Acton Institute Powerblog

The political implications of bitcoin

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Prior to the publication of John Maynard Keynes’ The General Theory of Employment, Interest, and Money, balanced budgets reflected the received wisdom for governments.

By making the case for debt spending in times of recession (and the virtually ignored case for restricting spending in times of growth), Keynes gave political leaders a license to abandon the requirement of balance. Now, they could spend beyond their means and still claim to be responsible. Declining purchasing power over time attests to the impact massive deficit spending has had on currency. But as long as leaders avoid banana-republic style breakdowns, the public tends to accept the diffuse impact of weakening dollars. The effect is slow, incremental, and generally not noticeable other than over longer time periods.

Though it twists Keynes’ theory to turn him into an apologist for permanent debt spending, the simple fact remains that his work reinforced a continuing threat to the soundness of currency. In an era of fiat currency, gold has been the purported safe haven for those who want a solid asset. Gold is not just beautiful. It has a wide variety of uses and possesses the advantage of scarcity. It must be mined. There is a finite amount available. However, there are problems with gold, too. One doesn’t want to have to maintain a physical supply of it. It is also difficult to make electronic exchanges using gold as money. In addition, governments have sometimes been heavy-handed in the regulation of gold.

Enter bitcoin. Bitcoin is an attempt to get beyond the weakness of fiat currency through the use of technology. By using computing power to solve complex mathematical equations, the technically astute can “mine” bitcoin. The critical point is that there will be a finite supply of bitcoin. Governments will not be able to create bitcoin. They cannot increase the supply by printing or changing reserve requirements through a central bank.

At least for now, bitcoin also presents the opportunity to avoid regulation of transactions. Currently, for instance, all transactions over $10,000 have to be reported to the federal government. As inflation slowly eats away the dollar’s value, more and more transactions come into reporting range. For this reason, bitcoin has also been attractive to those who wish to operate beyond the notice of governments. Some of the more sensational accounts have included the use of bitcoin to purchase sex, drugs, or even murder.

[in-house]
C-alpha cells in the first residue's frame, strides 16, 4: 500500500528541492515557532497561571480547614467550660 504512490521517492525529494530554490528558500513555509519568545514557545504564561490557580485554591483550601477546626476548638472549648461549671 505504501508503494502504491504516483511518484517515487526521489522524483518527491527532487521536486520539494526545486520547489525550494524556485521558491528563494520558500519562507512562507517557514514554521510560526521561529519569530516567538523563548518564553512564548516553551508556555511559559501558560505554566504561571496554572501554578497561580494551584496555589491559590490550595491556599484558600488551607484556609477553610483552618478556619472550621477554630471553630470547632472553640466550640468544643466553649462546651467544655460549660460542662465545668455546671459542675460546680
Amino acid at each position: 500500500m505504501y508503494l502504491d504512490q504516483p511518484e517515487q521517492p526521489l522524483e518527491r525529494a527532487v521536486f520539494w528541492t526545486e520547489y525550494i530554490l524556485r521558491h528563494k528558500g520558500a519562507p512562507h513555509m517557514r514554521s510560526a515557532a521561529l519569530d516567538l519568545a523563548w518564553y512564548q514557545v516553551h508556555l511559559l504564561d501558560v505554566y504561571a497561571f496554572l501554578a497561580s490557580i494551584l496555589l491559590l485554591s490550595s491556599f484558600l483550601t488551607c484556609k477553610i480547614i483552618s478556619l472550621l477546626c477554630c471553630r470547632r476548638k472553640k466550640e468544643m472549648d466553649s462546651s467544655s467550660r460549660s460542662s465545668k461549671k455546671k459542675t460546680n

It would appear that bitcoin represents a classic Silicon-Valley style “disruption” of the government’s monopoly on currency. (1) Government devalues currency through excessive printing or debt. (2) The devaluation creates an opening in the “market” for money. (3) Technologists create a new electronic form of money that can’t be diluted by governments.( 4) Governments continue to pay their obligations in a fiat currency that becomes increasingly irrelevant. (5) The only people using government currency are federal/state/local workers and welfare/social insurance recipients. (6) Users of government currency will only be able to buy inferior goods. (7) Those who wish to operate on a true market level in their transactional life simply exchange bitcoin. (8) Fiat currency faces the steady decline of city medallion-cabs in the era of Uber.

To read the above scenario is to see that the future may not be bright for bitcoin and other crypto-currencies. Governments have a tremendous interest in preserving their monopolies on currency. Without it, they will become less effective and their reach will decline. It seems to me that the logical course for states will be to outlaw the use of bitcoin or to regulate it so heavily as to radically diminish its value. In the meantime, I suspect state actors are playing a “wait and see” kind of game so as to avoid using coercive strategies before it is clear they are necessary.

The other tack for governments to take would be to return to balanced budgets and to maintain fiscal discipline. They could compete with bitcoin by utilizing people’s strong attachment to state currency and protecting value by avoiding debt and printing.

But I think it is safer to assume governments will begin to crack down on bitcoin if it really gets going.

Image: Public Domain

Hunter Baker Hunter Baker, J.D., Ph.D. is an associate professor of political science at Union University and an Affiliate Scholar in Religion & Politics at the Acton Institute. He is the author of The End of Secularism and Political Thought: A Student's Guide.

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